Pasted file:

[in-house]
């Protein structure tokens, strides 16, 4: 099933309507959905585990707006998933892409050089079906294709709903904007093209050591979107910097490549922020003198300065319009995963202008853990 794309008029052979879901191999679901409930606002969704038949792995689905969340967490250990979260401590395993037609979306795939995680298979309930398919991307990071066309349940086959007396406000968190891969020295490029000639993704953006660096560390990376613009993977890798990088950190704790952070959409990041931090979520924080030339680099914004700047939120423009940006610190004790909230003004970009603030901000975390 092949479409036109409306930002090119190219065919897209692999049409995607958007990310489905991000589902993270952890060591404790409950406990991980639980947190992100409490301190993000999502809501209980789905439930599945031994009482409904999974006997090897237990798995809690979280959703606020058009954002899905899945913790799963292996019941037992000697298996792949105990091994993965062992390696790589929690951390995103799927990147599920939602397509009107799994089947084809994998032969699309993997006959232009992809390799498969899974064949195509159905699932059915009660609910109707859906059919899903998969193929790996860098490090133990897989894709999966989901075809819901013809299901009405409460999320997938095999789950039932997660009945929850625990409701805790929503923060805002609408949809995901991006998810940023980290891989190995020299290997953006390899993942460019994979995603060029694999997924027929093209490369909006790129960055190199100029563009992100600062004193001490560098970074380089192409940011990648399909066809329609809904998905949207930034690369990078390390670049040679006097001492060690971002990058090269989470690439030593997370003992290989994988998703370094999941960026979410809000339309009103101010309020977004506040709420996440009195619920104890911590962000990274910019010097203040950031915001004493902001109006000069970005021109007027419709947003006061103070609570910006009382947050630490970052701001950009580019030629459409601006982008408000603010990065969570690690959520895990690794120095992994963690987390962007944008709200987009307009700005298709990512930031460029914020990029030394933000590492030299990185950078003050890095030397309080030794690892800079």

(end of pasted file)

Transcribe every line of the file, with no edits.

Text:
[in-house]
């Protein structure tokens, strides 16, 4: 099933309507959905585990707006998933892409050089079906294709709903904007093209050591979107910097490549922020003198300065319009995963202008853990 794309008029052979879901191999679901409930606002969704038949792995689905969340967490250990979260401590395993037609979306795939995680298979309930398919991307990071066309349940086959007396406000968190891969020295490029000639993704953006660096560390990376613009993977890798990088950190704790952070959409990041931090979520924080030339680099914004700047939120423009940006610190004790909230003004970009603030901000975390 092949479409036109409306930002090119190219065919897209692999049409995607958007990310489905991000589902993270952890060591404790409950406990991980639980947190992100409490301190993000999502809501209980789905439930599945031994009482409904999974006997090897237990798995809690979280959703606020058009954002899905899945913790799963292996019941037992000697298996792949105990091994993965062992390696790589929690951390995103799927990147599920939602397509009107799994089947084809994998032969699309993997006959232009992809390799498969899974064949195509159905699932059915009660609910109707859906059919899903998969193929790996860098490090133990897989894709999966989901075809819901013809299901009405409460999320997938095999789950039932997660009945929850625990409701805790929503923060805002609408949809995901991006998810940023980290891989190995020299290997953006390899993942460019994979995603060029694999997924027929093209490369909006790129960055190199100029563009992100600062004193001490560098970074380089192409940011990648399909066809329609809904998905949207930034690369990078390390670049040679006097001492060690971002990058090269989470690439030593997370003992290989994988998703370094999941960026979410809000339309009103101010309020977004506040709420996440009195619920104890911590962000990274910019010097203040950031915001004493902001109006000069970005021109007027419709947003006061103070609570910006009382947050630490970052701001950009580019030629459409601006982008408000603010990065969570690690959520895990690794120095992994963690987390962007944008709200987009307009700005298709990512930031460029914020990029030394933000590492030299990185950078003050890095030397309080030794690892800079």